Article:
The assumption is that all this costs vast sums, however the reality is that retrofitting landscapes to improve biodiversity can be implemented with no increased budget or investment. Indeed this can often be delivered as a cost neutral benefit in line with a landscape management and maintenance plan or over an agreed period of time. For example, planting a wildflower meadow in place of lawn may involve some initial investment, but it will ultimately require far less ongoing maintenance than a lawn that has to be frequently mowed. In this example, the cost impact of adopting a different, more strategic approach to the landscape is neutral despite the improvement in both appearance and biodiversity.
Implementing and managing outside green spaces
The most effective way in which these type of schemes can be implemented and maintained is through consultation with a specialist landscape manager or landscape architect. This will help drive innovative ideas and ways in which to maximise your green and open space potential. This consultation will involve a detailed landscape survey across your portfolio to gain an understanding of what green assets are on site and what condition they are in. From this a detailed management plan can be established.
Unfortunately the grounds maintenance industry in the UK is extremely fragmented, with many of the established firms having been around for 30 years or more and providing a very traditional service based on a fairly rigid maintenance regime that does not offer much in the way of real innovation.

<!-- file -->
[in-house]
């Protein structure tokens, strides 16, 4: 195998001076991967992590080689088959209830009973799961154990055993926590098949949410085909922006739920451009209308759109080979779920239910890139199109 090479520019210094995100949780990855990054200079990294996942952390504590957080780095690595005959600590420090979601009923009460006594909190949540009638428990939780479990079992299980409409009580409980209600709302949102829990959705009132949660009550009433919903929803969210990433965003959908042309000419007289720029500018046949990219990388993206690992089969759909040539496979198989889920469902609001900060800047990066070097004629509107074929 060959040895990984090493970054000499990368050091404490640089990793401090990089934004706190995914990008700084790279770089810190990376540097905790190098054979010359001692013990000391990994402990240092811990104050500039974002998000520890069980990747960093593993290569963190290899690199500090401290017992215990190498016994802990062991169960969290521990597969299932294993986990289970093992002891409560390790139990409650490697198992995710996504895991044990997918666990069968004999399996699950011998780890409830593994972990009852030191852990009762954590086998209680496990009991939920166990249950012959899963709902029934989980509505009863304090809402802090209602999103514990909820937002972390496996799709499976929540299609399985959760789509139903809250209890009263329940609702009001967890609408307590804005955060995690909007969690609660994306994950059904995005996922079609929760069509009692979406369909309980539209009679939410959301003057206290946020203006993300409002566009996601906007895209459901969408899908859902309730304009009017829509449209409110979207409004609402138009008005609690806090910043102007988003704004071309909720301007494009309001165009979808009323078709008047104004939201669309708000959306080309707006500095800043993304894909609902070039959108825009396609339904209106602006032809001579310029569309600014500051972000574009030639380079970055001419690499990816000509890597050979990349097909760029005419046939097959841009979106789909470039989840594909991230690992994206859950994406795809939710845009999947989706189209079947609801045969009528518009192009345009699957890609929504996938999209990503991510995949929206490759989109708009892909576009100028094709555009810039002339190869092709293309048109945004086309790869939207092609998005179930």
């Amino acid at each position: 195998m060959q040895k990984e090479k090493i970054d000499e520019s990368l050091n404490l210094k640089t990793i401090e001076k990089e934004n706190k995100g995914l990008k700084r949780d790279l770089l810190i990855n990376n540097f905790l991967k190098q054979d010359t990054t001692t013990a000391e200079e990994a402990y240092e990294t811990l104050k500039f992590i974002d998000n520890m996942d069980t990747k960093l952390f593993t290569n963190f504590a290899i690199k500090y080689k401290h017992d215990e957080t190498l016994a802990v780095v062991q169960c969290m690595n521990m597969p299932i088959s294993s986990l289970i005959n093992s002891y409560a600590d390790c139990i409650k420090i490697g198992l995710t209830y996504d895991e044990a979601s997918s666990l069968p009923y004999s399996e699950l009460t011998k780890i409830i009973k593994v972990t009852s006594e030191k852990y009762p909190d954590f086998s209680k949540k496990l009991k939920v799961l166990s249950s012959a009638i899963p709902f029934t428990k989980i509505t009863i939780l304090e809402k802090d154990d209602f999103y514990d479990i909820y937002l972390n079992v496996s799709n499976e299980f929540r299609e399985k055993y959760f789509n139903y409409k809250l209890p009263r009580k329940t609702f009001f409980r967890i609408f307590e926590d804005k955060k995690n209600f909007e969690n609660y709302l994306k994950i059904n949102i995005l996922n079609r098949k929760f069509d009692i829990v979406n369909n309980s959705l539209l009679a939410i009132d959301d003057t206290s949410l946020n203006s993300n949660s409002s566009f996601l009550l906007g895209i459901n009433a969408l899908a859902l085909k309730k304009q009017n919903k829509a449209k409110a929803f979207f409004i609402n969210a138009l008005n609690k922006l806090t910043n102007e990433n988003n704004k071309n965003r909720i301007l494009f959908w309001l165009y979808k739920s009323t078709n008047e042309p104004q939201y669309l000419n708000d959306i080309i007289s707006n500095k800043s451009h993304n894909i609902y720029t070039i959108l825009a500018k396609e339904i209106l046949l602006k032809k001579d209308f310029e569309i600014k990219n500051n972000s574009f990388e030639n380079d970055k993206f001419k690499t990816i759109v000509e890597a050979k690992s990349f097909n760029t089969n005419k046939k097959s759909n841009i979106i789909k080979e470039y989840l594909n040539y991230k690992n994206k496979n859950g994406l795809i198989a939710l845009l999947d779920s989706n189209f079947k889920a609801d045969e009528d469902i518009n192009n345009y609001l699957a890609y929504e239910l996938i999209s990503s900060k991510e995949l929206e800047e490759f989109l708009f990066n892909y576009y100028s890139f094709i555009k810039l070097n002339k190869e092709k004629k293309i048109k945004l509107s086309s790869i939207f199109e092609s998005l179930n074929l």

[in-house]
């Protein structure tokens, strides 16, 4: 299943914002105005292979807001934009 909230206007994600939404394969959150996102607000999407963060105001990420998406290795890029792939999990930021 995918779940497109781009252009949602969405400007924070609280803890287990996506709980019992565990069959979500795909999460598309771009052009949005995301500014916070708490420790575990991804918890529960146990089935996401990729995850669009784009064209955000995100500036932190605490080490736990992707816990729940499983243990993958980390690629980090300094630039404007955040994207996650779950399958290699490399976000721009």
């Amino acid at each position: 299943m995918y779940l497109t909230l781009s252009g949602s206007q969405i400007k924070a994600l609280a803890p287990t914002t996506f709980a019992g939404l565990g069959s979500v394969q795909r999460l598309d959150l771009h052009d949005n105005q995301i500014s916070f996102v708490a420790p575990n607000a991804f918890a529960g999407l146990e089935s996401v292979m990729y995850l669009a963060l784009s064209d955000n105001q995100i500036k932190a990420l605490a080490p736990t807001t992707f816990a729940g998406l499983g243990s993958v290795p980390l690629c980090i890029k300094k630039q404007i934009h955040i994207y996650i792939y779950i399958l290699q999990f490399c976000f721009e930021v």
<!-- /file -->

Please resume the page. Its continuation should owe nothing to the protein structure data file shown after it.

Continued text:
There are however a new breed of companies such as Gritit Grounds Maintenance, which are bringing a fresh approach to place keeping. By implementing innovative technology GRITIT GM is able to offer reporting and mapping technology to provide clients with real time information about their sites and the service provided throughout the year. Because this is automated, GRITIT’s landscape managers are freed up to work in a more in a more consultative manner with the client enabling us to create real partnership relations.
Advice to FMs that want to create an outside space for their employees
- Create a landscape management plan for the site to include a vision along with short medium and long term aims and objectives and budgets
- Be realistic with plans and factor in ongoing maintenance costs.
- Where external space is lacking consider living walls and living roofs. High quality interior planting is also known to have a positive impact on people’s mental health and wellbeing.
- Creating a high quality green and open space for the benefit of the work force and stakeholders should be key on the agenda of any CSR committee within your client’s organisation. Get them to feed into plans and help you communicate with the wider workforce.
- Improving the green and outside space isn’t just a about beautification. You should consider improvements that will increase the biodiversity a value of your site as well as looking at elements such as trees, living walls and living roofs that help reduce the urban heat island affect and harvesting grey water and reducing flood risk.
For further information contact Adam Ralph on 0800 0432 911, or email firstname.lastname@example.org